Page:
Diverse habitats around Lake Baikal—from expansive shorelines and mountain ranges to taiga forests and steppe meadows—attract numerous birds.  Some sought-after species include Siberian Blue Robin, Daurian Jackdaw, Amur Falcon, Siberian Thrush, Booted Eagle, and the endangered Yellow-breasted Bunting and Swan Goose.  Mammals such as Long-tailed Ground Squirrel, Siberian Chipmunk, and the endemic Baikal Seal are also a treat to see.  And, of course, no trip to Siberia is complete without its human highlights, as culture, cuisine, and comedy weave themselves into a rich tapestry of local tradition.

This July, YCA board member Lena Moser co-led a birding tour to Lake Baikal with Wildside Nature Tours.  Join Lena for an entertaining evening of photographs and stories as she recounts her journey to the remarkable region.

York County Audubon programs are held at 7 p.m. in the Mather Auditorium at the Wells Reserve.  There’s no charge and all are welcome!  No reservations required.

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Myths and Truths about Bats – Bat Conservation and Biology – Tuesday, September 20th

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There are more than 1,300 known species of bats, comprising nearly a quarter of all mammal species on earth.  These unique creatures are at the center of some of today’s most pressing ecological issues, yet are still held in fear by some, and misunderstood by many. Old wives’ tales and folklore, such as that bats suck blood, get into your hair, or they are blind, are in need of an update.  Our September program:  Myths and Truths about Bats – Bat Conservation and Biology presented by David Bates.

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David Yates is the Mammal Program Director at the Biodiversity Research Institute in Portland.  Since its inception, David Yates has been a wildlife biologist at BRI, doing research on our bats and other mammals.  He will share his extensive knowledge of bats’ role in the ecosystem, their habits, and the latest science about their health and future, as well as answer all your bat-ty questions.  Join York County Audubon in learning about these fascinating and important members of our wildlife community.

York County Audubon programs are held at 7 p.m. in the Mather Auditorium at the Wells Reserve.  There’s no charge and all are welcome!  No reservations required.

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Sept 16, 2014 Program: All about Bluebirds

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  • Program to be presented in the Mather Auditorium at the Wells Reserve at Laudholm Farm
  • Come early to socialize
  • Come earlier to sit in on the Board Meeting
  • Program is free and open to the public, and starts at 7 p.m.

John Rogers has maintained a trail of bluebird nest boxes for 4 decades and has fledged over 13,000 Bluebirds in boxes he personally monitors.  His presentation includes the life history of the Eastern Bluebird, other birds that nest in Bluebird boxes, and nest box management. The focus is on Bluebirds, but John also shares his passion for the natural world.  The program has variety, feeling, and is thought provoking.  With beautiful photographs, sounds, and an enthusiastic presentation style, this program is of interest to anyone who appreciates nature.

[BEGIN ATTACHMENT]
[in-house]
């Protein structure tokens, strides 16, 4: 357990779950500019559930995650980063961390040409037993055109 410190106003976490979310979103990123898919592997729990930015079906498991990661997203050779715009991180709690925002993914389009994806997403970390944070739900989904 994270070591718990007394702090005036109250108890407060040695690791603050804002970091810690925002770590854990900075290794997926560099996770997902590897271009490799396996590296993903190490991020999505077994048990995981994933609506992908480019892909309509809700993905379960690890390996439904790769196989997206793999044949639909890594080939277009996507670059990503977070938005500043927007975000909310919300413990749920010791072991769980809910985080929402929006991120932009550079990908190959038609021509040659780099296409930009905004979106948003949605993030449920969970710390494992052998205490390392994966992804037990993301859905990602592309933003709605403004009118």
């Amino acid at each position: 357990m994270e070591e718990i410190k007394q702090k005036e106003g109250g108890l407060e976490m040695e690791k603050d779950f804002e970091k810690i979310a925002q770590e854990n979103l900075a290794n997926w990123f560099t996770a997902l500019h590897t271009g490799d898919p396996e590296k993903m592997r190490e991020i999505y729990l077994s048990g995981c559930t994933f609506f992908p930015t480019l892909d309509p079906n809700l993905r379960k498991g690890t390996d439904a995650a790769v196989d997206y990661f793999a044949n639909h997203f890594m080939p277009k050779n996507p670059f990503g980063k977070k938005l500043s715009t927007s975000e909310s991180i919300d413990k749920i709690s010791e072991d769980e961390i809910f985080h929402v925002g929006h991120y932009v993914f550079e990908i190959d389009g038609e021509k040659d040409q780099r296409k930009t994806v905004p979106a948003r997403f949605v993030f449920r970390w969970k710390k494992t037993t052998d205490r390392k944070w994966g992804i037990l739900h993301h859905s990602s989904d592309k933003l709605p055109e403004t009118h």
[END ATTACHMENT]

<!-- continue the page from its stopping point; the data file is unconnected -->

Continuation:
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Get Out and Bird!

Join York County Audubon birders for 7 a.m. bird walks…

  • 5-14 Wednesday: Rotary park, 550 Main Street, Biddeford
  • 5-15 Thursday: Laurel Hill Cemetery, Beach Street (Route 9), Saco.
  • 5-24 Saturday: Hattie’s 109 Mile Stretch Rd, Biddeford Pool
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Field Trip: Hills Beach

Join Doug Hitchcox for a shorebird extravaganza.  Meet and park at Buffleheads restaurant at 122 Hills Beach Road in Biddeford

Contact: Doug 207-671-0185.


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Program: Monitoring Maine’s Great Blue Herons

  • Meeting to be held at the Wells Reserve at Laudholm
  • Come early to socialize
  • Come earlier to sit in on the board meeting

The great blue heron is often touted as one of the most widespread and adaptable birds in North America.  Here in Maine they are certainly widespread, but recent data has suggested a decline in their breeding population especially along the coast.  Concerns over a population decline prompted the Maine Dept. of Inland Fisheries and Wildlife to conduct a comprehensive survey of breeding colonies in 2009, and to begin a statewide adopt-a-colony program called the Heron Observation Network.  Join Danielle D’Auria, a wildlife biologist with MDIFW’s Bird Group, to learn more about Maine’s largest colonial wading bird as well its close relatives.